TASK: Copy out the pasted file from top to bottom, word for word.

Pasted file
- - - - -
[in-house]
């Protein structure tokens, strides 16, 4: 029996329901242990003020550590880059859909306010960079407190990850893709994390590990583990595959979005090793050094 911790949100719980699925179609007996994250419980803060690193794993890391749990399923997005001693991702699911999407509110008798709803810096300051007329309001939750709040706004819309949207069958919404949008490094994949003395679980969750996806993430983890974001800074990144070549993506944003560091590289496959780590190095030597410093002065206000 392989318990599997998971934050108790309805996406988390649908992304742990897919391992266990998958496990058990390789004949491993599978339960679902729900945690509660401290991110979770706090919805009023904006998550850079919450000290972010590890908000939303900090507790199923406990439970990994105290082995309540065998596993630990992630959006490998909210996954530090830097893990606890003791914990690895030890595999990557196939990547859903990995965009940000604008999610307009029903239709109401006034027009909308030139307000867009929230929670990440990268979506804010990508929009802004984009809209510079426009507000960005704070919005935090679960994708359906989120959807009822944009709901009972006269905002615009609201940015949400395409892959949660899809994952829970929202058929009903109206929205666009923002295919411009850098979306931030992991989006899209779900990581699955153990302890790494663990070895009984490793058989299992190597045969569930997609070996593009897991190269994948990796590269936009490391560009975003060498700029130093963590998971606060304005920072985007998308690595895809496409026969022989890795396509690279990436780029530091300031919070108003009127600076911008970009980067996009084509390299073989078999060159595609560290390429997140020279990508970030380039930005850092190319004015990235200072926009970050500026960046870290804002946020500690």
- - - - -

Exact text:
[in-house]
């Protein structure tokens, strides 16, 4: 029996329901242990003020550590880059859909306010960079407190990850893709994390590990583990595959979005090793050094 911790949100719980699925179609007996994250419980803060690193794993890391749990399923997005001693991702699911999407509110008798709803810096300051007329309001939750709040706004819309949207069958919404949008490094994949003395679980969750996806993430983890974001800074990144070549993506944003560091590289496959780590190095030597410093002065206000 392989318990599997998971934050108790309805996406988390649908992304742990897919391992266990998958496990058990390789004949491993599978339960679902729900945690509660401290991110979770706090919805009023904006998550850079919450000290972010590890908000939303900090507790199923406990439970990994105290082995309540065998596993630990992630959006490998909210996954530090830097893990606890003791914990690895030890595999990557196939990547859903990995965009940000604008999610307009029903239709109401006034027009909308030139307000867009929230929670990440990268979506804010990508929009802004984009809209510079426009507000960005704070919005935090679960994708359906989120959807009822944009709901009972006269905002615009609201940015949400395409892959949660899809994952829970929202058929009903109206929205666009923002295919411009850098979306931030992991989006899209779900990581699955153990302890790494663990070895009984490793058989299992190597045969569930997609070996593009897991190269994948990796590269936009490391560009975003060498700029130093963590998971606060304005920072985007998308690595895809496409026969022989890795396509690279990436780029530091300031919070108003009127600076911008970009980067996009084509390299073989078999060159595609560290390429997140020279990508970030380039930005850092190319004015990235200072926009970050500026960046870290804002946020500690």